Gray now fighting off the very ethical accusations he made against Fenty
By Petula Dvorak,
Surreptitious. Clandestine. Circuitous. Sweetheart deals. Cronyism.
Those are all words that D.C. Mayor Vincent C. Gray (D) used to attack the incumbent mayor on the campaign trail last year.
And that’s why he is a disaster right now, not even 100 days in office.
The very platform of his campaign — sound ethics, fairness, transparency and dignity — are now crumbling in the face of some ugly allegations.
In his first few acts as a reform mayor who’s come to clean house, Gray increased his staff and jacked up their salaries. Then he hired their kids.
And as though he was totally certain that nobody was looking, he hired a former campaign opponent, one who is now saying that Gray’s folks were slipping him fat envelopes of cash to keep his vitriolic attacks on then-Mayor Adrian M. Fenty (D) going.
Is it any surprise that people are already peddling “I MISS FENTY” bumper stickers?
Let’s step back just a couple months before all this happened and remember why Gray was elected.
Last year’s dramatic unseating of a sitting mayor didn’t happen because our city was crime ridden, decaying and stagnating.
In fact, residents who were polled before last year’s election reported they were happier with their neighborhoods and the quality of services than they’d been in the 20 years that we’d been asking about such things.
It certainly wasn’t perfect, but, as a whole, the District was moving forward, weathering the recession much better than some of America’s other big cities.
Gray won the election because Fenty was acting like a jerk. And Gray called him on it.
He was the NotFenty. Gray promised to bring a somber, ethical, respectful and consistent approach to governing One City.
Unlike Fenty, Gray would not make the city pay to heat the swimming pool he and his fellow triathletes trained in; he wouldn’t bring in a bunch of young, tone-deaf, tech-savvy staffers who were better texters than talkers; and he would not go off on fancy foreign vacations (and refuse to answer questions about it).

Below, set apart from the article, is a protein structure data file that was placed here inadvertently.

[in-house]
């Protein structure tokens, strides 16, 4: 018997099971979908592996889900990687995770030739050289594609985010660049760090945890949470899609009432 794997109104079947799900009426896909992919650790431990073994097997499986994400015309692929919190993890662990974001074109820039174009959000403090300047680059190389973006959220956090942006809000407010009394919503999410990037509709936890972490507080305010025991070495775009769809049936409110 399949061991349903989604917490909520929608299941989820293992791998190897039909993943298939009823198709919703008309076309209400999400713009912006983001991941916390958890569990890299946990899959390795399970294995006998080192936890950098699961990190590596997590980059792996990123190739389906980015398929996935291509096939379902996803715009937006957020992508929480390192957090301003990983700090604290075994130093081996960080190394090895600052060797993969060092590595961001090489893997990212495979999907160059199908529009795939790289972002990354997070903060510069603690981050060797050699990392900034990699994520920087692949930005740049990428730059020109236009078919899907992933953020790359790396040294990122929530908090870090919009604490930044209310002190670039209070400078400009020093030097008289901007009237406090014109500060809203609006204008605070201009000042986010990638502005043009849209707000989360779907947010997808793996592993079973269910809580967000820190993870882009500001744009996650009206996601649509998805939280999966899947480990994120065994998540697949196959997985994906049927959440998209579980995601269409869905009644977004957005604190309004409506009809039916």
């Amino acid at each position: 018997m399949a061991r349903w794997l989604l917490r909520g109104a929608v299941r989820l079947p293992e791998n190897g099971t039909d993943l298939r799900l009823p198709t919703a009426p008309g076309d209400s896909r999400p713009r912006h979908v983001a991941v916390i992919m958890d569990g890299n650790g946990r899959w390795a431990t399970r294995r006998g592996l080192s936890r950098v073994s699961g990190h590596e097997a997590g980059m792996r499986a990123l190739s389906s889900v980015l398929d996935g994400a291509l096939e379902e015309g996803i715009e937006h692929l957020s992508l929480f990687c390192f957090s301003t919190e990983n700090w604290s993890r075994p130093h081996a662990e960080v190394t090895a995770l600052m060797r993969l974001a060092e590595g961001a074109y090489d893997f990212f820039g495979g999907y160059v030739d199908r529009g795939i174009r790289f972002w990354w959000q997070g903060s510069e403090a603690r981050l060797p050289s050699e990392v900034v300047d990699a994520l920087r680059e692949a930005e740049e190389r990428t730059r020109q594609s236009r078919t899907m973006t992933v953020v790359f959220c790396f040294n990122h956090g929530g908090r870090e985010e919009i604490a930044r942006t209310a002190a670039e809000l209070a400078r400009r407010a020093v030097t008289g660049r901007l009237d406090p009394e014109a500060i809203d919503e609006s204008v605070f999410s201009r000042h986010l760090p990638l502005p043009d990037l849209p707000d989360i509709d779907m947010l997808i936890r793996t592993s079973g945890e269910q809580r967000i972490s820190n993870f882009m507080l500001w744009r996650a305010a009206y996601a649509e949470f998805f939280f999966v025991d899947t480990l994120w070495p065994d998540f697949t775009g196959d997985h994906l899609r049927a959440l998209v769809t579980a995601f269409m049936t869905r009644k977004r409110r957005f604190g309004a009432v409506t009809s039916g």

He wouldn’t throw a party for his fraternity or hand its members the kind of sweetheart deals that Fenty defended all the way to the end of his term.
“Adrian Fenty has a special jobs program . . . for his frat brothers,” one campaign flier said, referring to about $80 million in city construction contracts that went to one of Fenty’s pals.
But now that he’s in office, Gray has a curious take on that. Nah, he’s not doing favors for his frat brothers. He’s doing them for his foes.
So it doesn’t count as patronage, because he and Sulaimon Brown weren’t really cronies but rather opponents on the campaign trail, right?
The $110,000 job that went to Brown, a loose cannon once accused of stalking a 13-year-old girl,was a bad move no matter how he got it.
And if Brown’s allegations to The Post’s Nikita Stewart are true — that Gray’s campaign paid him off during the election and promised to reward him with a nice job — this is going to be much worse than merely giving a big position to a dud.
Did he have to go so Watergate-retro with this?
Any criticism that Gray had of Fenty’s staffing and spending is pretty much flattened by the outrageous salaries Gray gave to his top officials — some of them higher than comparable folks are being paid at the White House. His own chief of staff, Gerri Mason Hall, is being paid a $200,000 salary that’s over the payment cap the city has on that job.
And if that doesn’t sit well with residents, how about giving jobs to their kids? Did he really think reporters wouldn’t check that out?
Gray countered that by saying it’s a way for the young people to become the leaders of tomorrow.
Nope, sorry. That’s not forward thinking; that’s just old-school bad.
D.C believed that Gray would know better.
And with his many years dedicated to working with some of the city’s most vulnerable people, his quiet dignity as a native Washingtonian and African American pioneer on the George Washington University campus, his strong leadership of a raucous city council and his disdain for the way Fenty treated the office, he should know better.
But so far, he hasn’t demonstrated that.
He slammed Fenty’s apology tour of a campaign last fall, and now he is on one of his own, saying he’s sorry for his “missteps.”
Rather than focus exclusively on the big issues that he can make a difference in, such as the deep pockets of unemployment in our city, the epidemic-level HIV/AIDS infection rate, the contentious debate on school reform, his energy is going toward ethics investigations and hearings.
Yet tempting as it may be, this is not the time to buy that Fenty bumper sticker or get all nostalgic about the former mayor’s cute little SmartCar. Remember, Fenty had a Lincoln Navigator, too, and it was fully loaded with its own scandals.
Maybe Gray is just front-loading his debacles, getting his screwups out of the way in his first 100 days and moving on.
Gray still has plenty of time to prove that he knows better. Otherwise, come election time, he’ll find himself facing his own words: surreptitious, clandestine, circuitous, sweetheart deals and cronyism.